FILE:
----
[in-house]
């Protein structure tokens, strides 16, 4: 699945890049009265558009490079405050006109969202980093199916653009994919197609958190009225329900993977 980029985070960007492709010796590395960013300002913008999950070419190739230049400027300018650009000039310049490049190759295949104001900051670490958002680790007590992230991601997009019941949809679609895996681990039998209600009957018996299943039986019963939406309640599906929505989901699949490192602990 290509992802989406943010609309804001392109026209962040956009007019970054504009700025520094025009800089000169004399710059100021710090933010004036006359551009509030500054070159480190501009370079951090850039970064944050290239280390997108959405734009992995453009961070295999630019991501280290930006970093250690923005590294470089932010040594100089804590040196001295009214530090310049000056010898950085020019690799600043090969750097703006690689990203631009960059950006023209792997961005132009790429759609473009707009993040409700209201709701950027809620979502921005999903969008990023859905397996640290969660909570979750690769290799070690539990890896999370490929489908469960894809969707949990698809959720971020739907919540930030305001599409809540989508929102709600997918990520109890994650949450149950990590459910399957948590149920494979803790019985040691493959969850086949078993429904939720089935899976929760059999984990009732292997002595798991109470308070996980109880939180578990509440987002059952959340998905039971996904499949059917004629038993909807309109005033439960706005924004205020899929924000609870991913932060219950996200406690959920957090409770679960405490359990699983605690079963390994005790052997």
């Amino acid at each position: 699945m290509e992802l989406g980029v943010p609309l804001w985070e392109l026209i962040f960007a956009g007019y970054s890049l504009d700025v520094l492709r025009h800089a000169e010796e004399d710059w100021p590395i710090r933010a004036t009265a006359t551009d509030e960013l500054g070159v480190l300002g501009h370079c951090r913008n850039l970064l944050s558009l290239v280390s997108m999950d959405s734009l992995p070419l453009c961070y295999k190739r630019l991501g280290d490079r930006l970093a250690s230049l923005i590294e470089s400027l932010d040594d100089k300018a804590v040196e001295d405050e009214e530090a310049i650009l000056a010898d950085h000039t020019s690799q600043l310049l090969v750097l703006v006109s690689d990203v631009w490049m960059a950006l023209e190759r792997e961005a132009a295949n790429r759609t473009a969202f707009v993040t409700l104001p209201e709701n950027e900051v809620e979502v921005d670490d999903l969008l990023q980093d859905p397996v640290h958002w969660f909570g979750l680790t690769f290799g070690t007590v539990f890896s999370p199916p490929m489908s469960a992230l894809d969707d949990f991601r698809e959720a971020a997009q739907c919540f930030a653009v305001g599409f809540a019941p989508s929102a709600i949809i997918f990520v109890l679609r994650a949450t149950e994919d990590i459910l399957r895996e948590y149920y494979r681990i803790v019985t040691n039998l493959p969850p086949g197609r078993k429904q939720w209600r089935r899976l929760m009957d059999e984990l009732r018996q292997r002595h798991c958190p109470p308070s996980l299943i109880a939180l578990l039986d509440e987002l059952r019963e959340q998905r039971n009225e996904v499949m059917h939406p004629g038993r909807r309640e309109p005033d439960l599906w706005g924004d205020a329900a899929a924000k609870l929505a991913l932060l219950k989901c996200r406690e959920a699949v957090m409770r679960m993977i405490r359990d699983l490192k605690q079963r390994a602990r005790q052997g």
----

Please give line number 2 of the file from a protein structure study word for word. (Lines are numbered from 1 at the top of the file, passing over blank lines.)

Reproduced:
């Protein structure tokens, strides 16, 4: 699945890049009265558009490079405050006109969202980093199916653009994919197609958190009225329900993977 980029985070960007492709010796590395960013300002913008999950070419190739230049400027300018650009000039310049490049190759295949104001900051670490958002680790007590992230991601997009019941949809679609895996681990039998209600009957018996299943039986019963939406309640599906929505989901699949490192602990 290509992802989406943010609309804001392109026209962040956009007019970054504009700025520094025009800089000169004399710059100021710090933010004036006359551009509030500054070159480190501009370079951090850039970064944050290239280390997108959405734009992995453009961070295999630019991501280290930006970093250690923005590294470089932010040594100089804590040196001295009214530090310049000056010898950085020019690799600043090969750097703006690689990203631009960059950006023209792997961005132009790429759609473009707009993040409700209201709701950027809620979502921005999903969008990023859905397996640290969660909570979750690769290799070690539990890896999370490929489908469960894809969707949990698809959720971020739907919540930030305001599409809540989508929102709600997918990520109890994650949450149950990590459910399957948590149920494979803790019985040691493959969850086949078993429904939720089935899976929760059999984990009732292997002595798991109470308070996980109880939180578990509440987002059952959340998905039971996904499949059917004629038993909807309109005033439960706005924004205020899929924000609870991913932060219950996200406690959920957090409770679960405490359990699983605690079963390994005790052997």